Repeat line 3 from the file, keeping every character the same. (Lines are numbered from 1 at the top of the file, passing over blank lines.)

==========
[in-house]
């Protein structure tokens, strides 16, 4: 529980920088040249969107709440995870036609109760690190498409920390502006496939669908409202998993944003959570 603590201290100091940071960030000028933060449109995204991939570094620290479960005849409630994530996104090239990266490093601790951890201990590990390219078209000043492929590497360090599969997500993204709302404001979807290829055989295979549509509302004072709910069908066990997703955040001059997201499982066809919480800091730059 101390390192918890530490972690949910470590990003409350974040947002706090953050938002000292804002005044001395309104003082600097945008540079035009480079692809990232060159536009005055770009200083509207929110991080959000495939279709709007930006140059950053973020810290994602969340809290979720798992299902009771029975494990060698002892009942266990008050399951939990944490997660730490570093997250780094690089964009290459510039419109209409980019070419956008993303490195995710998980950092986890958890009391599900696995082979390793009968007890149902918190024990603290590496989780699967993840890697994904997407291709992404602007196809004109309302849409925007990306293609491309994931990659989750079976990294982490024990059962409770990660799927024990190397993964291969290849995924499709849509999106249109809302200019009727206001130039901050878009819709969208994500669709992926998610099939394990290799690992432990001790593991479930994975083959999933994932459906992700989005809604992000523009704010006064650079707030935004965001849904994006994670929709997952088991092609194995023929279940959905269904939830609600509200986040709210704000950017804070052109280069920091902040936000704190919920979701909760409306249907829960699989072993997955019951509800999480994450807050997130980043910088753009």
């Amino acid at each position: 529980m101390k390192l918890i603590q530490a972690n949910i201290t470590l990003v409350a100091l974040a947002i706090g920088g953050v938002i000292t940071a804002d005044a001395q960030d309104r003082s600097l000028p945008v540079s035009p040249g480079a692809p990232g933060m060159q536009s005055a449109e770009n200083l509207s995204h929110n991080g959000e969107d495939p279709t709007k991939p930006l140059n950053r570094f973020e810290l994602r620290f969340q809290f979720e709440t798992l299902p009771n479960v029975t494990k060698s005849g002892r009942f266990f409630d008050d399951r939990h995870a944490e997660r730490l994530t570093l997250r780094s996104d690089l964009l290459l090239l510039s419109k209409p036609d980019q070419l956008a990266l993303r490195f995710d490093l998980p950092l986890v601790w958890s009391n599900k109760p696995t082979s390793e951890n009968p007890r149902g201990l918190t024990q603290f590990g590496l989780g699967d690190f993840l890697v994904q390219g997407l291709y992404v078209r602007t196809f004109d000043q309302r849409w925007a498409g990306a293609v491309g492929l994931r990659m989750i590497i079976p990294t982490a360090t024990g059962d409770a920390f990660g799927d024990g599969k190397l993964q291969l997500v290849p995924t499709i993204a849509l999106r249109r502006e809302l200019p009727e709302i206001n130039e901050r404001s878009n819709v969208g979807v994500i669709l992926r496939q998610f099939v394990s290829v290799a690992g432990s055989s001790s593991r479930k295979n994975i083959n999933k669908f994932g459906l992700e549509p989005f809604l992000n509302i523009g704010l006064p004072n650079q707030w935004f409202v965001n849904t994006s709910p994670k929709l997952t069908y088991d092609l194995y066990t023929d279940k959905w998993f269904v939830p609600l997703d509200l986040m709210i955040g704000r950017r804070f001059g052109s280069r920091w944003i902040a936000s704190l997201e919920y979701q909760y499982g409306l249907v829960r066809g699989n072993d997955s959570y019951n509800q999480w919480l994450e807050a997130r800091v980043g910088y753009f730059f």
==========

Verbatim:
């Amino acid at each position: 529980m101390k390192l918890i603590q530490a972690n949910i201290t470590l990003v409350a100091l974040a947002i706090g920088g953050v938002i000292t940071a804002d005044a001395q960030d309104r003082s600097l000028p945008v540079s035009p040249g480079a692809p990232g933060m060159q536009s005055a449109e770009n200083l509207s995204h929110n991080g959000e969107d495939p279709t709007k991939p930006l140059n950053r570094f973020e810290l994602r620290f969340q809290f979720e709440t798992l299902p009771n479960v029975t494990k060698s005849g002892r009942f266990f409630d008050d399951r939990h995870a944490e997660r730490l994530t570093l997250r780094s996104d690089l964009l290459l090239l510039s419109k209409p036609d980019q070419l956008a990266l993303r490195f995710d490093l998980p950092l986890v601790w958890s009391n599900k109760p696995t082979s390793e951890n009968p007890r149902g201990l918190t024990q603290f590990g590496l989780g699967d690190f993840l890697v994904q390219g997407l291709y992404v078209r602007t196809f004109d000043q309302r849409w925007a498409g990306a293609v491309g492929l994931r990659m989750i590497i079976p990294t982490a360090t024990g059962d409770a920390f990660g799927d024990g599969k190397l993964q291969l997500v290849p995924t499709i993204a849509l999106r249109r502006e809302l200019p009727e709302i206001n130039e901050r404001s878009n819709v969208g979807v994500i669709l992926r496939q998610f099939v394990s290829v290799a690992g432990s055989s001790s593991r479930k295979n994975i083959n999933k669908f994932g459906l992700e549509p989005f809604l992000n509302i523009g704010l006064p004072n650079q707030w935004f409202v965001n849904t994006s709910p994670k929709l997952t069908y088991d092609l194995y066990t023929d279940k959905w998993f269904v939830p609600l997703d509200l986040m709210i955040g704000r950017r804070f001059g052109s280069r920091w944003i902040a936000s704190l997201e919920y979701q909760y499982g409306l249907v829960r066809g699989n072993d997955s959570y019951n509800q999480w919480l994450e807050a997130r800091v980043g910088y753009f730059f």